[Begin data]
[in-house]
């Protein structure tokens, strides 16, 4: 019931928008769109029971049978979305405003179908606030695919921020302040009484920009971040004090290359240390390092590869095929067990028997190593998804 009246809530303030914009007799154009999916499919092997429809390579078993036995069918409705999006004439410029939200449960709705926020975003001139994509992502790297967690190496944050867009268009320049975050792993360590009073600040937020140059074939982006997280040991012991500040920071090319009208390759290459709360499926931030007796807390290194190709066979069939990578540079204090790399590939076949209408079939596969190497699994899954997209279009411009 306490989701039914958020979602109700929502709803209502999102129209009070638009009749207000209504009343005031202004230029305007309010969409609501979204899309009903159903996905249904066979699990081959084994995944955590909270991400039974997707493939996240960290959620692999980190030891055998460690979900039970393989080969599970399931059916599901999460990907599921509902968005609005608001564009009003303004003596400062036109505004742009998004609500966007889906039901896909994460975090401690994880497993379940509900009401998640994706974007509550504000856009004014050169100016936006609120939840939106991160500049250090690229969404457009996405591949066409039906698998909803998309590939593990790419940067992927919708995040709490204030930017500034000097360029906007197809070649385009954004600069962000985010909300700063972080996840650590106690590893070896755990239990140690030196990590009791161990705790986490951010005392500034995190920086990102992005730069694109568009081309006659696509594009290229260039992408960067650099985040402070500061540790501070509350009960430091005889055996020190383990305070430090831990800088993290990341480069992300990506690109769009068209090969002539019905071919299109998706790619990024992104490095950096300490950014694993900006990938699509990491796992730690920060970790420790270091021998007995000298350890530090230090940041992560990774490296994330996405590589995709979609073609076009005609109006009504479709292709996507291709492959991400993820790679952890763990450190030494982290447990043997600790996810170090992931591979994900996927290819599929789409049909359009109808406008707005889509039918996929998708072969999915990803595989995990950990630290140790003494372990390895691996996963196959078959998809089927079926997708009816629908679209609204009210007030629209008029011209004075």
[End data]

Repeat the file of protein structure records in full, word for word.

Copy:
[in-house]
């Protein structure tokens, strides 16, 4: 019931928008769109029971049978979305405003179908606030695919921020302040009484920009971040004090290359240390390092590869095929067990028997190593998804 009246809530303030914009007799154009999916499919092997429809390579078993036995069918409705999006004439410029939200449960709705926020975003001139994509992502790297967690190496944050867009268009320049975050792993360590009073600040937020140059074939982006997280040991012991500040920071090319009208390759290459709360499926931030007796807390290194190709066979069939990578540079204090790399590939076949209408079939596969190497699994899954997209279009411009 306490989701039914958020979602109700929502709803209502999102129209009070638009009749207000209504009343005031202004230029305007309010969409609501979204899309009903159903996905249904066979699990081959084994995944955590909270991400039974997707493939996240960290959620692999980190030891055998460690979900039970393989080969599970399931059916599901999460990907599921509902968005609005608001564009009003303004003596400062036109505004742009998004609500966007889906039901896909994460975090401690994880497993379940509900009401998640994706974007509550504000856009004014050169100016936006609120939840939106991160500049250090690229969404457009996405591949066409039906698998909803998309590939593990790419940067992927919708995040709490204030930017500034000097360029906007197809070649385009954004600069962000985010909300700063972080996840650590106690590893070896755990239990140690030196990590009791161990705790986490951010005392500034995190920086990102992005730069694109568009081309006659696509594009290229260039992408960067650099985040402070500061540790501070509350009960430091005889055996020190383990305070430090831990800088993290990341480069992300990506690109769009068209090969002539019905071919299109998706790619990024992104490095950096300490950014694993900006990938699509990491796992730690920060970790420790270091021998007995000298350890530090230090940041992560990774490296994330996405590589995709979609073609076009005609109006009504479709292709996507291709492959991400993820790679952890763990450190030494982290447990043997600790996810170090992931591979994900996927290819599929789409049909359009109808406008707005889509039918996929998708072969999915990803595989995990950990630290140790003494372990390895691996996963196959078959998809089927079926997708009816629908679209609204009210007030629209008029011209004075």